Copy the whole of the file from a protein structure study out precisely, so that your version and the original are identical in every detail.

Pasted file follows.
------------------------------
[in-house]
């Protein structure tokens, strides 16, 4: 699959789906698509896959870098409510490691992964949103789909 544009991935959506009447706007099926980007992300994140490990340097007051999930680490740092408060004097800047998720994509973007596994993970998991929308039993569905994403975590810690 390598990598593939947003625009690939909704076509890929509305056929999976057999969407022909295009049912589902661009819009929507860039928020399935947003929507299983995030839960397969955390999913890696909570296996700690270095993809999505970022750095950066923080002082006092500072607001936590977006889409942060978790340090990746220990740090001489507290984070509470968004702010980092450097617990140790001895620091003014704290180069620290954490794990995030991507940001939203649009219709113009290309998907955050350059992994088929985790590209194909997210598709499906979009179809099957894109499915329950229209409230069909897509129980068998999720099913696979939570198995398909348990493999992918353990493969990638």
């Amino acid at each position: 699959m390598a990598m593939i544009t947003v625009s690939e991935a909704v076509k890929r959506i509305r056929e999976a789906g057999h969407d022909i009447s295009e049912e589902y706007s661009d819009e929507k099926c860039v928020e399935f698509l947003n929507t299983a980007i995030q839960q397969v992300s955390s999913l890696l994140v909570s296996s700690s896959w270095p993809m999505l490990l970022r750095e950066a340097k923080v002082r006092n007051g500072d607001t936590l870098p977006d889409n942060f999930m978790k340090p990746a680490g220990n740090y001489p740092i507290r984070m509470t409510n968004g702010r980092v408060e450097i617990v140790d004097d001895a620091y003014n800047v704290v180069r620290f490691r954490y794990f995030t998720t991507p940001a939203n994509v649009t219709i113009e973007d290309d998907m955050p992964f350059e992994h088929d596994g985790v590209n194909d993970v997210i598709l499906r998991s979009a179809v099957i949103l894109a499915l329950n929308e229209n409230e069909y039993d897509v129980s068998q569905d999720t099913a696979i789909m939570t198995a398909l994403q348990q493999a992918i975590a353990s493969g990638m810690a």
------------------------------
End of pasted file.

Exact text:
[in-house]
């Protein structure tokens, strides 16, 4: 699959789906698509896959870098409510490691992964949103789909 544009991935959506009447706007099926980007992300994140490990340097007051999930680490740092408060004097800047998720994509973007596994993970998991929308039993569905994403975590810690 390598990598593939947003625009690939909704076509890929509305056929999976057999969407022909295009049912589902661009819009929507860039928020399935947003929507299983995030839960397969955390999913890696909570296996700690270095993809999505970022750095950066923080002082006092500072607001936590977006889409942060978790340090990746220990740090001489507290984070509470968004702010980092450097617990140790001895620091003014704290180069620290954490794990995030991507940001939203649009219709113009290309998907955050350059992994088929985790590209194909997210598709499906979009179809099957894109499915329950229209409230069909897509129980068998999720099913696979939570198995398909348990493999992918353990493969990638």
């Amino acid at each position: 699959m390598a990598m593939i544009t947003v625009s690939e991935a909704v076509k890929r959506i509305r056929e999976a789906g057999h969407d022909i009447s295009e049912e589902y706007s661009d819009e929507k099926c860039v928020e399935f698509l947003n929507t299983a980007i995030q839960q397969v992300s955390s999913l890696l994140v909570s296996s700690s896959w270095p993809m999505l490990l970022r750095e950066a340097k923080v002082r006092n007051g500072d607001t936590l870098p977006d889409n942060f999930m978790k340090p990746a680490g220990n740090y001489p740092i507290r984070m509470t409510n968004g702010r980092v408060e450097i617990v140790d004097d001895a620091y003014n800047v704290v180069r620290f490691r954490y794990f995030t998720t991507p940001a939203n994509v649009t219709i113009e973007d290309d998907m955050p992964f350059e992994h088929d596994g985790v590209n194909d993970v997210i598709l499906r998991s979009a179809v099957i949103l894109a499915l329950n929308e229209n409230e069909y039993d897509v129980s068998q569905d999720t099913a696979i789909m939570t198995a398909l994403q348990q493999a992918i975590a353990s493969g990638m810690a």